This was despite repeated requests from the Inspectors in charge of a couple of serials who were facing the main brunt and were actually standing in front of the crowds and could see the hostility. Had we actually been kitted up there would have been considerably less bruising after being attacked, and no need for us to be relieved later on by several other serials just so we could go and get changed into full kit in the street. We could have also had more tactical options available to us immediately (such as shields to disperse crowds) whereas all we could do at the time was try and maintain some form of cordon to keep the protestors from getting into some of the surrounding vulnerable areas.
At the front of the main group were a load of protestors carrying pictures of faces and placards with slogans on, each picture was mounted on an acrylic board with arm straps - just like our public order shields. As the protestors walked towards the Police lines they chanted "Armed with science" and as they tried to push through the Police lines officers were kicked repeatedly with steel toecap boots to the legs and groin. On camera it just looked like they were trying to push through with their arms in the air holding placards, but we all had the bruises on our shins and thighs to show they were anything but passive!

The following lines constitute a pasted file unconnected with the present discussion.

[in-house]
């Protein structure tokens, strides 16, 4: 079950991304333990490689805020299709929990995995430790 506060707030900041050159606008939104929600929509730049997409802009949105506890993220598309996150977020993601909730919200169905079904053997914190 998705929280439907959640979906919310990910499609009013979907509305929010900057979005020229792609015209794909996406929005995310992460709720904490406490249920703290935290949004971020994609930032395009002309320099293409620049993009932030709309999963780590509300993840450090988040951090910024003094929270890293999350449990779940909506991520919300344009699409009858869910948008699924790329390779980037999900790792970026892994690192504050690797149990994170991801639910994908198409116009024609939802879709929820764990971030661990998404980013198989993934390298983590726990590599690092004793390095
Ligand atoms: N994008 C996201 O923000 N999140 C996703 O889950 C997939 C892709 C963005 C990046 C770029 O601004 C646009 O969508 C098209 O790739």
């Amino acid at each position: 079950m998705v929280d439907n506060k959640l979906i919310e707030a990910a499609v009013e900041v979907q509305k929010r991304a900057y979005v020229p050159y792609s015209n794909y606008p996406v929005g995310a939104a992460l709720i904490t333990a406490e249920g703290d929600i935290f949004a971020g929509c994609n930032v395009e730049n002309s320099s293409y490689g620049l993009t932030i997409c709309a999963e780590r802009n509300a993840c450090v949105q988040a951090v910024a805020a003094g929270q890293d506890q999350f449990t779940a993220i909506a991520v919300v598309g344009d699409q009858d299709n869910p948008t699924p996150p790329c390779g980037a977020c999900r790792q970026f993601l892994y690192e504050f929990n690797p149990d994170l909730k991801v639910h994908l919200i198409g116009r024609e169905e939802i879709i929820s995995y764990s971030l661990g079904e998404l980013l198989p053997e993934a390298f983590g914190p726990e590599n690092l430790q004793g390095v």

The next few hours consisted of lots of pushing and shoving with only a handful of protestors actually proving themselves to be more of a pain than the rest. A couple of them found it great fun to get a couple of females in front of them and then use them as a shield to try and run through the lines. Needless to say the pictures of Police officers shoving women back into the crowd didn't look too great, but then charging Police lines isn't a good idea anyway if you don't want to get shoved back.
After quite a few hours in the heat and having push 'n' shove matches with a few more determined protestors, the kevlar body armour and high quality (not) polyester shirts were taking their toll, and we were all sweating buckets. At one point we were held up near a junction and had been joined by some specialist teams including FIT (forward intelligence team) and EG's (evidence gatherers). As the EG's were taking photos and describing several of the antagonists into their dictaphones we were in a pretty tight cordon and my mate was standing directly to my right.